When Was I Hungry?
Then the king will say to those at his right hand, ‘Come, you that are blessed by my Father, inherit the kingdom prepared for you from the foundation of the world; 35 for I was hungry and you gave me food, I was thirsty and you gave me something to drink… ~ Matthew 25-34:35
Webster defines courage as mental or moral strength to venture, persevere, and withstand danger, fear, or difficultly. Courage takes many shapes and sizes. For most of society it is easy not to steal and kill, but what about the little things, like not gossiping, helping those in need, loving our enemies? For most of us, it is much harder to love our enemies than it is to not kill.
You don’t have to watch TV very long to see that there are people throughout the world who need help. This last week our youth started a four-week study looking at poverty. It is easy to look at poverty as something that is facing other people in other countries, states, and even other cities, but hard to see it when it is next door.
As we began our study, one of the facts we learned was that more than 25,000 children die from hunger-related illnesses each day. When we hear numbers like this, they are almost too big for us to comprehend. But to put those numbers in perspective, there are 168,000 people who live in Tempe, just over 5,000 that live in Cave Creek and over 3,000 that live in Carefree. With 25,000 children dying a day it would be like the entire population of Tempe, Cave Creek, and Carefree dying this week by preventable causes, and that is just the children.
It is easy for us to think that world hunger is a problem that is too big, or that we can’t do anything about it. It is easy to justify not helping that person on the side of the street asking for food or money, by saying “I don’t know what they will use the money for,” but it takes courage to be a part of the solution instead of ignoring the problem, and that is exactly what the youth of Pinnacle are going to do, be part of the solution. Every year on Super Bowl Sunday, the Jr. and Sr. high students come out with their pots and pans to ask the congregation to help fight hunger by supporting the Souper Bowl of Caring.
However, this year our Sr. High Students have asked to do something more, to do something a little more courageous, to raise awareness about hunger and poverty. This year on the Friday and Saturday before millions of people tune into the Super Bowl Pinnacle youth will voluntarily, yes I said voluntarily, go without food for 30 hours. Why would teenagers want to do this? Why would anyone want to do this? Because despite what the rest of the world is doing, they want to make a difference in our world and in our community.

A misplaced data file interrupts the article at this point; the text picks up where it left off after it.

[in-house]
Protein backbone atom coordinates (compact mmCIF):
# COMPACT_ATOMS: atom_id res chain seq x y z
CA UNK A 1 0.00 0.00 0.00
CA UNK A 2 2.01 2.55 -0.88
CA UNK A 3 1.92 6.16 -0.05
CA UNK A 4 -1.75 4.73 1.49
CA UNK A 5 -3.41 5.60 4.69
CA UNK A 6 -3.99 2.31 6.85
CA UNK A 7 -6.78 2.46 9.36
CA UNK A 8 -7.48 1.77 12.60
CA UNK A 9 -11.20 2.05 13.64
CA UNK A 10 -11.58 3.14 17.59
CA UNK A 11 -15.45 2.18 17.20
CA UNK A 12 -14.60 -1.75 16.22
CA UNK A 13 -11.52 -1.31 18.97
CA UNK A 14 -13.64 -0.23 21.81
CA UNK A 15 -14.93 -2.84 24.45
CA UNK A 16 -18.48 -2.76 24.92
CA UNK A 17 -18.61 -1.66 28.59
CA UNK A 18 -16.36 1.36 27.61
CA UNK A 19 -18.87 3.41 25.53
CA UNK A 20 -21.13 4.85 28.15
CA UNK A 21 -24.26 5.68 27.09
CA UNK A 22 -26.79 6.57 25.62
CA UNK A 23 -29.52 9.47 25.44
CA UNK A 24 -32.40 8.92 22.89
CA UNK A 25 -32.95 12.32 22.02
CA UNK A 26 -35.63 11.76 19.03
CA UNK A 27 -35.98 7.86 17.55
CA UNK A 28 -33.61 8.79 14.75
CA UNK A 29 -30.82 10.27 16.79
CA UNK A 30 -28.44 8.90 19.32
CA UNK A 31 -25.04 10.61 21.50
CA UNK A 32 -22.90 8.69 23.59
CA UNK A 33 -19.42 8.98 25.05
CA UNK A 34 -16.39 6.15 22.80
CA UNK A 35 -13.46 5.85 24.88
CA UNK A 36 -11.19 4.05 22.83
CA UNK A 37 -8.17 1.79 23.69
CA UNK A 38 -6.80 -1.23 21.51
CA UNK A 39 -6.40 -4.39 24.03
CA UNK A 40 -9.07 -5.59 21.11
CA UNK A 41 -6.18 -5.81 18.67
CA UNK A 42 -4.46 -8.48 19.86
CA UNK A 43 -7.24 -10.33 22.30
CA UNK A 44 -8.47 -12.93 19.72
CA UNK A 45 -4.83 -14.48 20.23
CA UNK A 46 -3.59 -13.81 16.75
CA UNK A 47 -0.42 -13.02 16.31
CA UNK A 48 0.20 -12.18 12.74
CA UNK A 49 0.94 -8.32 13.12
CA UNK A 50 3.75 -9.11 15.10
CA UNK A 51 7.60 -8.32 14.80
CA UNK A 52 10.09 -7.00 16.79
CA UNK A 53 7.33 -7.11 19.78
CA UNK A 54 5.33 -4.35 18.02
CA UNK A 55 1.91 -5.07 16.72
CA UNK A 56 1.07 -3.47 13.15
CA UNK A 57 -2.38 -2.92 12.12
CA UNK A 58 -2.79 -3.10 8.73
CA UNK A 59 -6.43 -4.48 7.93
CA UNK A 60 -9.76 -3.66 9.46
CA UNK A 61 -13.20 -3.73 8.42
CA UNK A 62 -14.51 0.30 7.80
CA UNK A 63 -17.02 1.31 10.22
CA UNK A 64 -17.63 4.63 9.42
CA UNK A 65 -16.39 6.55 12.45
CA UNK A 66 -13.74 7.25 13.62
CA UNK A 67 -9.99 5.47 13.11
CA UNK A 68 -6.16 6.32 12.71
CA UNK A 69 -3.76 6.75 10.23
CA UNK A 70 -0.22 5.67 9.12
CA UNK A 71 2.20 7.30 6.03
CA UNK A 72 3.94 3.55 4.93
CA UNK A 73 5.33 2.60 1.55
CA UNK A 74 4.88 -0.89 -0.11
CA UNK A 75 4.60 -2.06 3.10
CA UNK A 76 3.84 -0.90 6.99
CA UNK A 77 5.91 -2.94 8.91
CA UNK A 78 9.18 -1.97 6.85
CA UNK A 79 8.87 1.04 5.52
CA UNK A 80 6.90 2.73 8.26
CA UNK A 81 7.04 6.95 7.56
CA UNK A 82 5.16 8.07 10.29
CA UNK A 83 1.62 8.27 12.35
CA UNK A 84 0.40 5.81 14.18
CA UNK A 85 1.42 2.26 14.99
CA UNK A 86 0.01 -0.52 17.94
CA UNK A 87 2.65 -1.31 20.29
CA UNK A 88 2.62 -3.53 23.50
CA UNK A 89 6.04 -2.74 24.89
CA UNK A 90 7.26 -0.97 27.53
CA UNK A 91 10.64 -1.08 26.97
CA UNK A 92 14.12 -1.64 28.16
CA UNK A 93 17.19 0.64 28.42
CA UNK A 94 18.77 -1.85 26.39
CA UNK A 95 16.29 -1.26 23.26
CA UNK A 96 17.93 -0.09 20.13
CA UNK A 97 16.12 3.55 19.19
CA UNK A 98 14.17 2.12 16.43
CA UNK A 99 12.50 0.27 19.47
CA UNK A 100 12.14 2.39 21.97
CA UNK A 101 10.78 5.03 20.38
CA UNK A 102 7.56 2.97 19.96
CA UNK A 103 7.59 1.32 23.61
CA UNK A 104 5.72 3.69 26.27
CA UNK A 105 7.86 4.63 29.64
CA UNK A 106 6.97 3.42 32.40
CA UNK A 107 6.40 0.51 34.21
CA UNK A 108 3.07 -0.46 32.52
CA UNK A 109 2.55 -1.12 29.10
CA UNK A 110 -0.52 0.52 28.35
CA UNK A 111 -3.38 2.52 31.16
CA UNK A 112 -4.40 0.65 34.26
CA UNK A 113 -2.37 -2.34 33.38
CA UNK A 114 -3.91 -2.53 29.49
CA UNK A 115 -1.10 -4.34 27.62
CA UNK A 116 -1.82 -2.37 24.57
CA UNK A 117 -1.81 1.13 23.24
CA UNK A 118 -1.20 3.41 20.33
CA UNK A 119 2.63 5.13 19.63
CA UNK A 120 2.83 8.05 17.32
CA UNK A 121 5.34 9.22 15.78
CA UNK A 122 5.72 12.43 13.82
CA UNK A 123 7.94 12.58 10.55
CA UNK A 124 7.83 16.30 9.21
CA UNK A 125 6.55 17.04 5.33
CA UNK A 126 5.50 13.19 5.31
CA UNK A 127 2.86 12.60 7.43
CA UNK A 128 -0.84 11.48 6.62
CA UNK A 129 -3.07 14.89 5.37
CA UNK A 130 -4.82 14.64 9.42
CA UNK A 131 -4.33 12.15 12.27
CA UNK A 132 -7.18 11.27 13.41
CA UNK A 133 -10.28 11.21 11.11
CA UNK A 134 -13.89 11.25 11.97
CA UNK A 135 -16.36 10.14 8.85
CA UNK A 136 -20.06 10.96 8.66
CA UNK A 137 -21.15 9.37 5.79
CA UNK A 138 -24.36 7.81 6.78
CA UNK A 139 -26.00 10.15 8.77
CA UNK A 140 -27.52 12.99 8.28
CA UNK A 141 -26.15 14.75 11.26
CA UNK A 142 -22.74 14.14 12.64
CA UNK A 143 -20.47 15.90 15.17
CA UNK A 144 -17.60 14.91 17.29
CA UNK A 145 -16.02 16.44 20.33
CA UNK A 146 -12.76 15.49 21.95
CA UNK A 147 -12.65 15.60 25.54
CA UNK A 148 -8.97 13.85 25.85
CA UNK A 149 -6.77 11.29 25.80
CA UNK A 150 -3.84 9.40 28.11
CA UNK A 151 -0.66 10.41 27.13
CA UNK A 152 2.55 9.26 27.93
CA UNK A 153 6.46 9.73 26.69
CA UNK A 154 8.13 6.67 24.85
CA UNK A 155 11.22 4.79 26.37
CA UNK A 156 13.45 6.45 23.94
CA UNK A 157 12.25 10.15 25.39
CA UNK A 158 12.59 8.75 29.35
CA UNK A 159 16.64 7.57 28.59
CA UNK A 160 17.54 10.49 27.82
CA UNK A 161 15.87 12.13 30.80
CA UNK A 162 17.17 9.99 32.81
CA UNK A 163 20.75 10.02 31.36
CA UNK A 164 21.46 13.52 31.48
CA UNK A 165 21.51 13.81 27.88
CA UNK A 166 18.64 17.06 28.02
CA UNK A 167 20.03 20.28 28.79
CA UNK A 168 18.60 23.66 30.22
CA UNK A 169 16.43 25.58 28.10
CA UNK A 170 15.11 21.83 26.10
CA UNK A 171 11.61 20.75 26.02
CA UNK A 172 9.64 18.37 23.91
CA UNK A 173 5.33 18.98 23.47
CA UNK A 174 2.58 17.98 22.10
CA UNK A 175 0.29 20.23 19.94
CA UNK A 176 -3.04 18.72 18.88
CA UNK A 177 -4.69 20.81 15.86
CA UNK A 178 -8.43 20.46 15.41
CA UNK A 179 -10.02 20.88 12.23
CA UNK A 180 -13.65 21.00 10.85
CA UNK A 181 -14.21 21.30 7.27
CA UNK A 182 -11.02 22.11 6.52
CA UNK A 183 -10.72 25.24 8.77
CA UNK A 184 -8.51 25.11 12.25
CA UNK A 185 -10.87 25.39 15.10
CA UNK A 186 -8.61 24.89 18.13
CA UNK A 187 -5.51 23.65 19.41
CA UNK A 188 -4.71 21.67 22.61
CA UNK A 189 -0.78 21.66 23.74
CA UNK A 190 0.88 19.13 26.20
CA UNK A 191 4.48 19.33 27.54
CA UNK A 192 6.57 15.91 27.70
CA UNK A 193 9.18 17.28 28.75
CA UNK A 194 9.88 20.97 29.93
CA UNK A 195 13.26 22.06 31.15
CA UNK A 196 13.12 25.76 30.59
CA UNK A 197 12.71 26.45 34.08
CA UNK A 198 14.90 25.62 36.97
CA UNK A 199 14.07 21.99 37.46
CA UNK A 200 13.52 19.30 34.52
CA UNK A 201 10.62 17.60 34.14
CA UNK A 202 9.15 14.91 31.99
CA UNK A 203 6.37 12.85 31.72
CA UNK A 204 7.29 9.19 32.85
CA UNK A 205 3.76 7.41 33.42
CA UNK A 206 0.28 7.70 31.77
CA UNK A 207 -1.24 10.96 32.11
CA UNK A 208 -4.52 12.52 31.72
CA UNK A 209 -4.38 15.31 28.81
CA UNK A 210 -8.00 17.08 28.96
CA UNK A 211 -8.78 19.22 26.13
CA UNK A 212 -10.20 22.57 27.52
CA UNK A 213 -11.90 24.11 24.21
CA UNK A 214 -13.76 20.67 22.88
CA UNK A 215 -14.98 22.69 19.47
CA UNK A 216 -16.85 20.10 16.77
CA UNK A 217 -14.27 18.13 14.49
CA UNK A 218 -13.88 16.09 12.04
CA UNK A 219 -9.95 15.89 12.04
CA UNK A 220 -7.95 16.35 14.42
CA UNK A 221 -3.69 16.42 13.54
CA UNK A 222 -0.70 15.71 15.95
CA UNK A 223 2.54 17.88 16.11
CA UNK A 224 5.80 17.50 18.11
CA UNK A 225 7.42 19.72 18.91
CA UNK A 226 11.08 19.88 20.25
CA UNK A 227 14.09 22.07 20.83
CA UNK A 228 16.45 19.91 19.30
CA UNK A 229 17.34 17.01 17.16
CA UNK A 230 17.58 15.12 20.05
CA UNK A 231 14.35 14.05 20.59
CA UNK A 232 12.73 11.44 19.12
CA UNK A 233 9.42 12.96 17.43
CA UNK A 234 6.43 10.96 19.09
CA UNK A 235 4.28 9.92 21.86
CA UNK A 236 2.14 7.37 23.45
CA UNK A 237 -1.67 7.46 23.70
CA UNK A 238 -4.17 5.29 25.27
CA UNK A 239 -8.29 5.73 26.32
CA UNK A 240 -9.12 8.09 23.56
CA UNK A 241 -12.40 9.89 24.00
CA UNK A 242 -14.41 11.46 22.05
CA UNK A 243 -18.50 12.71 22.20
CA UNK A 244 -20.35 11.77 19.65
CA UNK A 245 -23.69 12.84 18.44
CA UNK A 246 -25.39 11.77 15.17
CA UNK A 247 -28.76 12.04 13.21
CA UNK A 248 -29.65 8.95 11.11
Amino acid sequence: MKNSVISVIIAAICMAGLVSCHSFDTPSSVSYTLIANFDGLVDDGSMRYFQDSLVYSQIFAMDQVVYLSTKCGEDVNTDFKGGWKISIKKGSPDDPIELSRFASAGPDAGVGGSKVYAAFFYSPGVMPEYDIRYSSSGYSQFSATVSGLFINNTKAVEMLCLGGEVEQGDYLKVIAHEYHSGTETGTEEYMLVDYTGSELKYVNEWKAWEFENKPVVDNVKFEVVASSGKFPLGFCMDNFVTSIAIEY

When the youth of Pinnacle hear numbers like 25,000 children die every day or families in Phoenix don’t have enough money for Christmas, or people in Yarnell, San Francisco, Belize or in Navajo Nation need help, they don’t sit around thinking that the problem is too big, they become the change that is needed. Becoming the very hands and feet that God has called us to be in this world so that God’s love and mercy might shine.
Those who Jesus commended for doing the right thing by taking care of the hungry and thirsty did not consider themselves courageous; they simply saw it as doing the right thing. Yet, in a society that stresses personal needs and desires over the needs of others, especially the poor and the outcast, looking out for the needs of others can be considered courageous.
In reality, it isn’t one person doing one big thing that makes a difference in the world; it is millions of people doing little things every day that makes the world a better place. However, we think the little things don’t matter that they won’t make a difference, and sometimes to do the little things takes more courage than we think. This week, I encourage you, no matter how small, to be part of the solution to make our world a better place. Do something courageous!!!